Rick Hoskins – Founder & CEO, On the Map

Rick Hoskins is 29 years old and is the founder and CEO of Miami’s On the Map Marketing, which recently celebrated its tenth anniversary. On the Map has three offices and 60 staff members. The internet marketing firm has also been listed on the Inc. 5000 fastest-growing companies list.

How did the concept for On the Map come about?
When I was 17 years old, I worked for a company called Labitat as an intern for almost three years. When we lost one of our biggest clients, I realized how vulnerable both the company and my job were. That’s when I started considering becoming an entrepreneur and conceptualizing On the Map. I had already learned a great deal about internet marketing from the internship and I could see that it was an explosive field. Of course, On the Map looks a lot different than I had originally envisioned it.

How was the first year of business?
There weren’t a lot of frills. I made cold calls to attorneys from my living room. I had low overhead, so I was able to become profitable almost immediately. We exclusively sold the Google Local (the Maps section on Google). We probably realized that there were much bigger ways to make money, but Google Local was where we put our foot in the door. The problem with that space is that it became smaller and there were a lot of other companies doing it. As the market became more competitive, we shifted to search engine optimization (SEO).

What was your marketing strategy?
We started out with cold calling and that is still a huge part of what we do. It’s still one of the most effective ways to market B2B, but we also recognize the power in what we do. We’re a successful SEO firm and we put our money where our mouth is. On the Map has our own aggressive SEO marketing campaign and that brings us in a number of leads. If you Google “lawyer SEO,” we’re at the top of Google’s organic search. We’ve had similar success with a number of our clients.

How fast did the company during the first few years?
We made $70k our first year and doubled it in the second. Again, overhead was low, so we were profitable right from the beginning. Of course, a lot of that money went back into the business. It’s almost impossible to grow staff while working out of your living room.

How do you define success?
I have a few different measures for success, but being able to pay my employees is one of the most important. I want my business to grow and be profitable, but if I can’t take care of the people working for me, it’s not going to happen. With regard to my customers, if they’re satisfied and seeing that we’re doing a good job for them, we’re successful. If you take care of your employees and customers, increased opportunities will follow in the marketplace.

What is the key to success?
Hard work and determination may seem like cliche answers, but those really are the qualities that you need to make it as an entrepreneur. Luck can only take you so far. You might get lucky, but you can’t operate in a competitive field for long if you’re not among the hardest working people.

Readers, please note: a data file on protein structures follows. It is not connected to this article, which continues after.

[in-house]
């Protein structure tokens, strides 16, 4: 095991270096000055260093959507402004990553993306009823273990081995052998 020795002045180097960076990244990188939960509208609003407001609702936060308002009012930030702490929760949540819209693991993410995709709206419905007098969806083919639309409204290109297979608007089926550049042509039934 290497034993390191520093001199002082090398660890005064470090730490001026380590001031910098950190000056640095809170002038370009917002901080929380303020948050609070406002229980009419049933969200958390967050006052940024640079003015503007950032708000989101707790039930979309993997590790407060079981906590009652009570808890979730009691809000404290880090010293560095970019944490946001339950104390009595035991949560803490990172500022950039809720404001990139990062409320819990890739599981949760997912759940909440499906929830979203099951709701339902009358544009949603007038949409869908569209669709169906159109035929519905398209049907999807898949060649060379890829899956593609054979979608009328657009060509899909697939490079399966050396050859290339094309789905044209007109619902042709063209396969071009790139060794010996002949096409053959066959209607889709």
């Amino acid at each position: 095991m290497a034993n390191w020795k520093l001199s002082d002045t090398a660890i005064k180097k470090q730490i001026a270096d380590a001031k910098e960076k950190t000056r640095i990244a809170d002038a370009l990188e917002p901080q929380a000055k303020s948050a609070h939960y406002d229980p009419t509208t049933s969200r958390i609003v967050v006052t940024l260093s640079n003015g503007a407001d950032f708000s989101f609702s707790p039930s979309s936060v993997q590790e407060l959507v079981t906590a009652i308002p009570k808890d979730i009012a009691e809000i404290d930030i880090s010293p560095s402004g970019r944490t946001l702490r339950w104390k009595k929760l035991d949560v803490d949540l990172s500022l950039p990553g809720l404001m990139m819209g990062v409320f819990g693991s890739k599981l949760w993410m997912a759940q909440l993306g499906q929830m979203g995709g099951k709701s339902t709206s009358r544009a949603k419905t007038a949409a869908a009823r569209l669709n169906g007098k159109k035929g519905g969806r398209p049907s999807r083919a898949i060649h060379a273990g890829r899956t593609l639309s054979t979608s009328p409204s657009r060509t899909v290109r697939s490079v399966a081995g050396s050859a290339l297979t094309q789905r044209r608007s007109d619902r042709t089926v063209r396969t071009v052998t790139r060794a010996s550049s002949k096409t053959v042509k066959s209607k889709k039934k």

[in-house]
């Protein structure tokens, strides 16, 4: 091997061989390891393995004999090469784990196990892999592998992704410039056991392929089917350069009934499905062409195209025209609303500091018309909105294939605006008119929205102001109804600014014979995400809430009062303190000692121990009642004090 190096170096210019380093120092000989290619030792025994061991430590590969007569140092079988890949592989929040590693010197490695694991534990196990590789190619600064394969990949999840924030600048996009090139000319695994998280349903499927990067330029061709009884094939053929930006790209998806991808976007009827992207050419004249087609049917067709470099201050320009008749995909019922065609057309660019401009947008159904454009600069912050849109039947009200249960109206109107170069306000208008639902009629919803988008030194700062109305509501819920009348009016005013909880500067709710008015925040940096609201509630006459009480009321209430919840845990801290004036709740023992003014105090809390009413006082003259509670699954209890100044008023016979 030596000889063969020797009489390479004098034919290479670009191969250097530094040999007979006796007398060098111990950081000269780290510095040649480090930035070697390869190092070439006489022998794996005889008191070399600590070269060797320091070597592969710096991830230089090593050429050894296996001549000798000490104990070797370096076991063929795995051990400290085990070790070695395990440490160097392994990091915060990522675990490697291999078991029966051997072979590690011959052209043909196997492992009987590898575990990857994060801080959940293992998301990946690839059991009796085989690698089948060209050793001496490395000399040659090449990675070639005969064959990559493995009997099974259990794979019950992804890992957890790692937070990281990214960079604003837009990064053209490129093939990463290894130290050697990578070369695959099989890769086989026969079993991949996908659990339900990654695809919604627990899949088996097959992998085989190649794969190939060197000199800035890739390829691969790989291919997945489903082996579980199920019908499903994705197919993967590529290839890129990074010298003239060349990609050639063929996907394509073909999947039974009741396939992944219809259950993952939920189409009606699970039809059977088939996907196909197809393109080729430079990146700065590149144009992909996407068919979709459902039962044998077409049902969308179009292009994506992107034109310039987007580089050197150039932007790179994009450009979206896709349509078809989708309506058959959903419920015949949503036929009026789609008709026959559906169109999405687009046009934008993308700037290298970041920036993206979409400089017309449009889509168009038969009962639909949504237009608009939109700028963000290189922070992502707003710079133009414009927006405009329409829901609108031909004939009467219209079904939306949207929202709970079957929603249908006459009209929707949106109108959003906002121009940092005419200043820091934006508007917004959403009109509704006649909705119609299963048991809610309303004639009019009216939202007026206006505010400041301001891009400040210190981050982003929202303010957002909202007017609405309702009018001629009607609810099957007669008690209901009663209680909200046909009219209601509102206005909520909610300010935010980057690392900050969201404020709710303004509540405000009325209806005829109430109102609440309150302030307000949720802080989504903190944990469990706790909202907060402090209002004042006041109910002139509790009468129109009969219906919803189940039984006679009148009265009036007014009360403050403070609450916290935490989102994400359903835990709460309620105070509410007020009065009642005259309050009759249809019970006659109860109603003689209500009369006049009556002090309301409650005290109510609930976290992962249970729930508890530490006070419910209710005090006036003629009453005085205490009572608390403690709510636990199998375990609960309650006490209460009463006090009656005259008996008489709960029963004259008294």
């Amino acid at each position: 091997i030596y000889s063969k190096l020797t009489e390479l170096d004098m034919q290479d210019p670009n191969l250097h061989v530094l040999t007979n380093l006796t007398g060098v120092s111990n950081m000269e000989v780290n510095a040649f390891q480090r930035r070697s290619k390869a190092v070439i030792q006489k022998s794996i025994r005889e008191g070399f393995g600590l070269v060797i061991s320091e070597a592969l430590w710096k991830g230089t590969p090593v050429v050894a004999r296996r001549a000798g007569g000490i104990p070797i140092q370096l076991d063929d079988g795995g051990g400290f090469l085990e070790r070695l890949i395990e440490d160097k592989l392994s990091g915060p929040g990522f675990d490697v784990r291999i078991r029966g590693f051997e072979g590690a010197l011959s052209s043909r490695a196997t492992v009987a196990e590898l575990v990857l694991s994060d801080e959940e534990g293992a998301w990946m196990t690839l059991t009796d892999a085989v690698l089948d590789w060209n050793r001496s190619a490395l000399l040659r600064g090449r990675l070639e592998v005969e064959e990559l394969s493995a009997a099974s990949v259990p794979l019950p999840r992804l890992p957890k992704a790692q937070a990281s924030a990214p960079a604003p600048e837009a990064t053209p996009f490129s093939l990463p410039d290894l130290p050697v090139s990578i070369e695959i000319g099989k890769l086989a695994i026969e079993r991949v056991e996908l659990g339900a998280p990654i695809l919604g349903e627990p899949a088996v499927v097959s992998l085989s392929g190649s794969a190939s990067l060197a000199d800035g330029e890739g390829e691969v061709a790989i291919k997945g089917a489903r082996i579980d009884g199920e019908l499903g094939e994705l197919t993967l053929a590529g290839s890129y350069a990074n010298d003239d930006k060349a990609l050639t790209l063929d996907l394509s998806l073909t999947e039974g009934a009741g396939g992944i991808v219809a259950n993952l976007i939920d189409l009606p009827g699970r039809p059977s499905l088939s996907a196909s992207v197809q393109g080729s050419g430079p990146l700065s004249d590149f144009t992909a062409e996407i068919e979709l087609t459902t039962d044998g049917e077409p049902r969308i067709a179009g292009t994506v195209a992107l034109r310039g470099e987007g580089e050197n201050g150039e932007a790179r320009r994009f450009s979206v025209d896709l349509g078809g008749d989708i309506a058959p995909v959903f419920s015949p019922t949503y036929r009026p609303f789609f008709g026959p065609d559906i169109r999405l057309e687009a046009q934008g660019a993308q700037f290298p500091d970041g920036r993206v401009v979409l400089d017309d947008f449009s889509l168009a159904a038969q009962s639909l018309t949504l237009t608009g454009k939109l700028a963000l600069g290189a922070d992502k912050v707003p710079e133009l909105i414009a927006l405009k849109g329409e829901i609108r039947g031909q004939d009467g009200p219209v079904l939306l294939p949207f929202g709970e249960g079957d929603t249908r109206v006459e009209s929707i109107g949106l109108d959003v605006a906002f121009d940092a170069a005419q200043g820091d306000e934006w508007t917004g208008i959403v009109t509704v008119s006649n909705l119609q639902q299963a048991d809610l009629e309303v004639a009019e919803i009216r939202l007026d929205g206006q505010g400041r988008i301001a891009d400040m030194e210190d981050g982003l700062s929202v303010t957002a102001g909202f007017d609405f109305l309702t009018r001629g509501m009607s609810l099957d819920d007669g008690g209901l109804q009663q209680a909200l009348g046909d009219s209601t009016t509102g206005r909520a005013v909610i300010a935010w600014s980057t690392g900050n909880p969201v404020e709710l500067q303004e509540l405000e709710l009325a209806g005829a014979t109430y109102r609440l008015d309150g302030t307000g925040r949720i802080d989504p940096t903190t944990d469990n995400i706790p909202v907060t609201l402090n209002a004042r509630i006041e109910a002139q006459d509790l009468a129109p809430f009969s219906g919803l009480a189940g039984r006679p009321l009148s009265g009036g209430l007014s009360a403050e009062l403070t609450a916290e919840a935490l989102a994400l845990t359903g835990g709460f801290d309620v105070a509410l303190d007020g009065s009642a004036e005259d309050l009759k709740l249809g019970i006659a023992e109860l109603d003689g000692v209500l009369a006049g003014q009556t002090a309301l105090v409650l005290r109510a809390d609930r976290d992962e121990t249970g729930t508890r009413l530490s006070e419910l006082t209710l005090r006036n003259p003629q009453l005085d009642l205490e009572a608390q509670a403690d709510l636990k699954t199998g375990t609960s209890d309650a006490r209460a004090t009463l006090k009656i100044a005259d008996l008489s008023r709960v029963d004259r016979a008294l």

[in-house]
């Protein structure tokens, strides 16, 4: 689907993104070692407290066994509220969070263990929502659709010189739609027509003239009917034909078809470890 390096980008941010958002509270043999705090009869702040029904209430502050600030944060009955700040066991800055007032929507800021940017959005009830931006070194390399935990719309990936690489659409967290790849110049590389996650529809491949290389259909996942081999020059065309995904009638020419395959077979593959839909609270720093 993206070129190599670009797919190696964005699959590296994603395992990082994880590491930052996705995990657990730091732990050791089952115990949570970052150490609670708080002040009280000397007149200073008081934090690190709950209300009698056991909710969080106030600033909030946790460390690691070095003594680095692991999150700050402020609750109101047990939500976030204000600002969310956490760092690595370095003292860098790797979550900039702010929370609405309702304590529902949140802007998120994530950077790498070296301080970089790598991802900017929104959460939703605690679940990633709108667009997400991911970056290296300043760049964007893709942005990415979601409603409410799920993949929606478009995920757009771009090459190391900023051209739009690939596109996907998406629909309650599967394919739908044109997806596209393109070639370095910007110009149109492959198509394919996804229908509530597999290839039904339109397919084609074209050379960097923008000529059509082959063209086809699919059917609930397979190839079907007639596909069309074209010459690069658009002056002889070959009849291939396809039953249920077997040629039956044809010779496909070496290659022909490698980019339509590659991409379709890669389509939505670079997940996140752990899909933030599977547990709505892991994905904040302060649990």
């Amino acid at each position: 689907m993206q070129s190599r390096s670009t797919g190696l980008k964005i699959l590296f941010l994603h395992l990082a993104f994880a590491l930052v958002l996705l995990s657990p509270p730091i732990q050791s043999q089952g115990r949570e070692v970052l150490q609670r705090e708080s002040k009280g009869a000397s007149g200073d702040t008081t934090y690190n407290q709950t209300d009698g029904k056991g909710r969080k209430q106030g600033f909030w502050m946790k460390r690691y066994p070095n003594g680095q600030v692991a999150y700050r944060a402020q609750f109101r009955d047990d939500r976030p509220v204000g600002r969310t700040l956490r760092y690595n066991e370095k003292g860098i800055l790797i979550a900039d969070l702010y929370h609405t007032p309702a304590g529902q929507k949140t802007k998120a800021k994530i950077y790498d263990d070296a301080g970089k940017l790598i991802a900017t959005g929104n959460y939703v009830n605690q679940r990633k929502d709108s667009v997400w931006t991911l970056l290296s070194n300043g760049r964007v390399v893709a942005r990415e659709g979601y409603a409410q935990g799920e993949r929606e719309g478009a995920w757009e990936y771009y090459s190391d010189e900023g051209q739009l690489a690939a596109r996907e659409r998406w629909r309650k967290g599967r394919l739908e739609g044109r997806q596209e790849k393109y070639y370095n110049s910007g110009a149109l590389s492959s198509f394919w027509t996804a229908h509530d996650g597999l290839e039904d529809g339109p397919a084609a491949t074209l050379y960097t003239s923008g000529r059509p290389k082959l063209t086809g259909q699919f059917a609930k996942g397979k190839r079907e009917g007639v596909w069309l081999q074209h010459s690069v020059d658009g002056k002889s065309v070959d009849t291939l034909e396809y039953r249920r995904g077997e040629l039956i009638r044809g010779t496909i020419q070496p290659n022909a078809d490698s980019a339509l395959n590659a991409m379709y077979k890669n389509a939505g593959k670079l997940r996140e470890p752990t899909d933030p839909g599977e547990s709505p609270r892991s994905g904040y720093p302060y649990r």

What is the greatest lesson you’ve ever learned?
I think being honest is one of the most important things I’ve learned. Being straight and truthful, even when the news is unpleasant, is really important to success and building relationships. When everyone has accurate information, you can work toward a solution.

One other important business lesson that I learned when the first company I worked for lost their one major account: it’s better to have a bunch of small clients than one big client.

What are some of the quotes you live by?
“Just do it.” It’s perfect and simple. I also find myself saying, “I hope we’re not betting on the wrong horse” sometimes.

What are some of your favorite books?
Rich Dad Poor Dad by Robert Kiyosaki and Sharon Lector, and The End of Jobs by Taylor Pearson.

Tell me about one of the toughest days you’ve as an entrepreneur.
Back in 2014, we overestimated the number of employees that we’d need for that particular phase of our business, so we had to lay some of them off. That was a particularly tough time, and it’s a mistake that I try very hard not to repeat. We try to keep the growth of our staff in line with the needs of the business. It helps to avoid overstaffing.

When faced with adversity, what pushes you to keep moving forward?
I think it’s realizing that there isn’t much back for me in the other direction. Once you start to tackle a goal, you’ve chosen a completely different course than if you had never picked it up in the first place. Most worthwhile ventures are going to have some difficulty, so it shouldn’t surprise you when they happen. There are definitely a lot of reasons you can fail that are completely outside of your control, but lack of effort isn’t one of them.

What advice would you give to young entrepreneurs?
Don’t be afraid to try and start something on your own. Do it while you’re young and you can absorb the risk. Once you start to have a family and a mortgage, it’s going to be a lot more difficult, so do it now.

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Interviews are conducted for research purposes by author Jason Navallo for his upcoming book, Underdog.

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